Martina, Jerson R.*; Westerhof, Berend E.†‡; de Jonge, Nicolaas§; van Goudoever, Jeroen‡; Westers, Paul¶; Chamuleau, Steven§; van Dijk, Diederik‖; Rodermans, Ben F. M.#; de Mol, Bas A. J. M.**; Lahpor, Jaap R.*
Continuous-flow left ventricular assist devices (cf-LVADs) are the latest generation mechanical circulatory support systems in the treatment of end-stage heart failure.1–3 These devices are used as a bridge to heart transplantation or recovery or as destination therapy. Presently, they can provide long-term mechanical circulatory support allowing patients to be completely ambulatory.
Particularly, knowledge of arterial blood pressure is important in the management of patients with cf-LVADs as it gives valuable information on organ perfusion pressure and about the interaction between the cf-LVAD and the cardiovascular system. Because cf-LVADs generate flow continuously throughout the cardiac cycle, blood pressure pulsatility is reduced compared to patients without a cf-LVAD. Both the flow through the cf-LVAD and the degree of arterial pulsatility depend on the preload and afterload pressures, pump speed, and left ventricular contractility. As the pressure difference between preload and afterload affects pump output, arterial hypertension can reduce cf-LVAD flow and thereby the degree of ventricular unloading provided by the cf-LVAD. Maintaining an appropriate range of the mean arterial pressure (MAP) could also prevent stroke due to hypertension.4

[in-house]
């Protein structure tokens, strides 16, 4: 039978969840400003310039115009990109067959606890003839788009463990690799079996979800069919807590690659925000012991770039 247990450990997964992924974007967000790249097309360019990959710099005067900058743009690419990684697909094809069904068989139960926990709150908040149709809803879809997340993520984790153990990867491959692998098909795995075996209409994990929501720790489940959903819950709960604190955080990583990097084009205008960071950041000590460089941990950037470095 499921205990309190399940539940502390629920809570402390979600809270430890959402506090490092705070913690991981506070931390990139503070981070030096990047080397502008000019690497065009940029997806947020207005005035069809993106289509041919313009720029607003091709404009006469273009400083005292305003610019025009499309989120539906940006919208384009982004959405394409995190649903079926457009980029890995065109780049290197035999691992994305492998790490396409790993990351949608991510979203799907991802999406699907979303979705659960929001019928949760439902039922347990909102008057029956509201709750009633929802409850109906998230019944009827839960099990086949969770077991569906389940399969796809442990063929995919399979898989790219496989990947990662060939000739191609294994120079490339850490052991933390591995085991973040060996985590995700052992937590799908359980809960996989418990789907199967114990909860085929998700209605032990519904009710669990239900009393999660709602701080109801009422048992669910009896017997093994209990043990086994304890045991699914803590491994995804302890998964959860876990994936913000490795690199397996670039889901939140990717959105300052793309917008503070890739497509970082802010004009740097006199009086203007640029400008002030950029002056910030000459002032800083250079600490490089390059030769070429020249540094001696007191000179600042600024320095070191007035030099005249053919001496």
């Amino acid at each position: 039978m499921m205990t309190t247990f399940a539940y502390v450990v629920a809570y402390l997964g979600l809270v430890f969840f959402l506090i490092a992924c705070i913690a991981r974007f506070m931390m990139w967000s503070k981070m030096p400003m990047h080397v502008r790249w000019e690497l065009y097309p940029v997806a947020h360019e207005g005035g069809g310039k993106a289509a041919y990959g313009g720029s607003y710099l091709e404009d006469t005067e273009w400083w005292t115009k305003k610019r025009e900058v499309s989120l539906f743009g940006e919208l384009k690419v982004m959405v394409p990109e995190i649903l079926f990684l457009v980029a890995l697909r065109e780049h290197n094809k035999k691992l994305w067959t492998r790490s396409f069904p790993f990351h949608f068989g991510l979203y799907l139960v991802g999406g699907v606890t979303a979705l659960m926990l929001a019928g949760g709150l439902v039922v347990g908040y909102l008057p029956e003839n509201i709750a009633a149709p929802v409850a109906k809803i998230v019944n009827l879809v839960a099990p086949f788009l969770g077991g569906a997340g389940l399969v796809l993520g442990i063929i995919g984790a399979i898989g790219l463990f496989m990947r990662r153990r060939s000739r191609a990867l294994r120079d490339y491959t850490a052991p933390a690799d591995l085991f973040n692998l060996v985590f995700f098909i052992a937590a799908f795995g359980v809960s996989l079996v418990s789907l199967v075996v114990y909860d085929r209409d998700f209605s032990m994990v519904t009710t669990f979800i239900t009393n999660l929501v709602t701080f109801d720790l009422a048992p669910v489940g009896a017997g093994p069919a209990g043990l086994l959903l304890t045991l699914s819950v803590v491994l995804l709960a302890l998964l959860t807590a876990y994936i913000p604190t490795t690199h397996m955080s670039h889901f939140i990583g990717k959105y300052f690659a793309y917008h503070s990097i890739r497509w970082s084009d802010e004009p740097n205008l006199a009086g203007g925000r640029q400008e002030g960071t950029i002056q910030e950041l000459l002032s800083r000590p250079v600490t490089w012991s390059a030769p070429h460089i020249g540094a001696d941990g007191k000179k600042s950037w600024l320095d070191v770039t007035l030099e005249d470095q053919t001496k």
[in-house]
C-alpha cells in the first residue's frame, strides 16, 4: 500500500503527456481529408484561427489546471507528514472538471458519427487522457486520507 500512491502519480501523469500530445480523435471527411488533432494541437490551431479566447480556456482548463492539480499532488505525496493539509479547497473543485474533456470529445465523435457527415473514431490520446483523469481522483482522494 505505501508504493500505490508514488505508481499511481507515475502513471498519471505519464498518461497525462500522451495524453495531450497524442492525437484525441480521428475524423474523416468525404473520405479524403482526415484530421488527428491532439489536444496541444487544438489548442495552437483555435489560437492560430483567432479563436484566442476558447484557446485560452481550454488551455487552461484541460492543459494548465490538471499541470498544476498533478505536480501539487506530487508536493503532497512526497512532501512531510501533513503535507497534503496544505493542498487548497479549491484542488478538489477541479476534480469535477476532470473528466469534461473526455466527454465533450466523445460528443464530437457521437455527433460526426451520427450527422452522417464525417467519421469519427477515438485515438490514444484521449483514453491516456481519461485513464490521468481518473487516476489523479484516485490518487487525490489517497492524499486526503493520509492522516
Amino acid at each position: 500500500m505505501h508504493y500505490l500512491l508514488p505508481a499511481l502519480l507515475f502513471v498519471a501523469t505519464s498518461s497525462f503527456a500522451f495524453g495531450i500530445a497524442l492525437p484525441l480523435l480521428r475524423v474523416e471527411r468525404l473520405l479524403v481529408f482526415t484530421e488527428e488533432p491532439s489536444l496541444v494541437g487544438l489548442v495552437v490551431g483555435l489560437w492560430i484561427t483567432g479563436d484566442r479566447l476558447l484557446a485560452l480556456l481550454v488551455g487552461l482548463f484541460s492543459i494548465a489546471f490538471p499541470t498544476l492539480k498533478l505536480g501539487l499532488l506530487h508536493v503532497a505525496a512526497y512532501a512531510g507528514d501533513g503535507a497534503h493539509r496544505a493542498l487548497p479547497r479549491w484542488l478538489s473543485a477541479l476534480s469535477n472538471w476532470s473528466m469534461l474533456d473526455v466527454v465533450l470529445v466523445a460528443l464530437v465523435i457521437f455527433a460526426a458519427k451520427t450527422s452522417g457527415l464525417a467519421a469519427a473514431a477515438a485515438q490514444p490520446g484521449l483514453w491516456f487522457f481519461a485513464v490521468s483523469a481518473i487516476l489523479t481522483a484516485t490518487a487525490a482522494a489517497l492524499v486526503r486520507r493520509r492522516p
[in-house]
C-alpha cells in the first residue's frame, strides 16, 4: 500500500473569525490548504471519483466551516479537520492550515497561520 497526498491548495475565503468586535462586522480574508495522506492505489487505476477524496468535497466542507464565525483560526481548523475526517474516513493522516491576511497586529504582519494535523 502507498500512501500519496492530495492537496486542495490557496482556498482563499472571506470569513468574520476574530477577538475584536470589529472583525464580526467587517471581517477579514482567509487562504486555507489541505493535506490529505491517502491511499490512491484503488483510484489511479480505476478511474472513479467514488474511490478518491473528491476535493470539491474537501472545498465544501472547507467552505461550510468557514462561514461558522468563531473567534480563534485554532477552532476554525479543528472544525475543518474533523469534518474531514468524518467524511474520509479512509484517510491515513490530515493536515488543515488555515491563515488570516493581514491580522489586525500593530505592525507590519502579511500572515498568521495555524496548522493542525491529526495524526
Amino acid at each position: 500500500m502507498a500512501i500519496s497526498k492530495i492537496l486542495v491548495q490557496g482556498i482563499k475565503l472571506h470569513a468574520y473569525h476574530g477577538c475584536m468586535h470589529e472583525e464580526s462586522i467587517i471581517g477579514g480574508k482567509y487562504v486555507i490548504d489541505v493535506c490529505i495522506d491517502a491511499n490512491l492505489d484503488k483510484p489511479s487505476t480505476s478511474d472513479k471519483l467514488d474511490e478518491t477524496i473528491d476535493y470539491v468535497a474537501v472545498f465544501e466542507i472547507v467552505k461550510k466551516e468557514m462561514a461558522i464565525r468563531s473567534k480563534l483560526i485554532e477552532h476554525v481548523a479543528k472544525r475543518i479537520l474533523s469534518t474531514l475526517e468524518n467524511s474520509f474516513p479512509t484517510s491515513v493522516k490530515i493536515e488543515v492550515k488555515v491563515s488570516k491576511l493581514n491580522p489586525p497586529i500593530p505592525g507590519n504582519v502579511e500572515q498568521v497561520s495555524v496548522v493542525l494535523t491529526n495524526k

For the evaluation of patient cardiovascular status during cf-LVAD support, echocardiography has been the primary assessment strategy, in terms of ventricular size, cardiac hemodynamics, and myocardial recovery assessment.5 Often, these evaluations are done through a pump speed change procedure, in which the pump speed is changed in steps. Such a procedure is associated with characteristic echocardiographic responses.6,7 Currently, there is a lack of knowledge regarding the association between echocardiography-derived parameters and arterial blood pressure measurements. Particularly, measurement of blood pressure in patients with a cf-LVAD is difficult because the pulsatility is usually below the level required to measure blood pressure with auscultatory or automated methods.8,9
The current study evaluates the accuracy of noninvasively measured arterial blood pressure waveforms by comparing these with invasive arterial pressure (IAP) after cf-LVAD implantation. Furthermore, we sought to investigate the association between changes in left ventricular size and function derived by echocardiography and arterial blood pressure responses in patients with a cf-LVAD during a pump speed change procedure.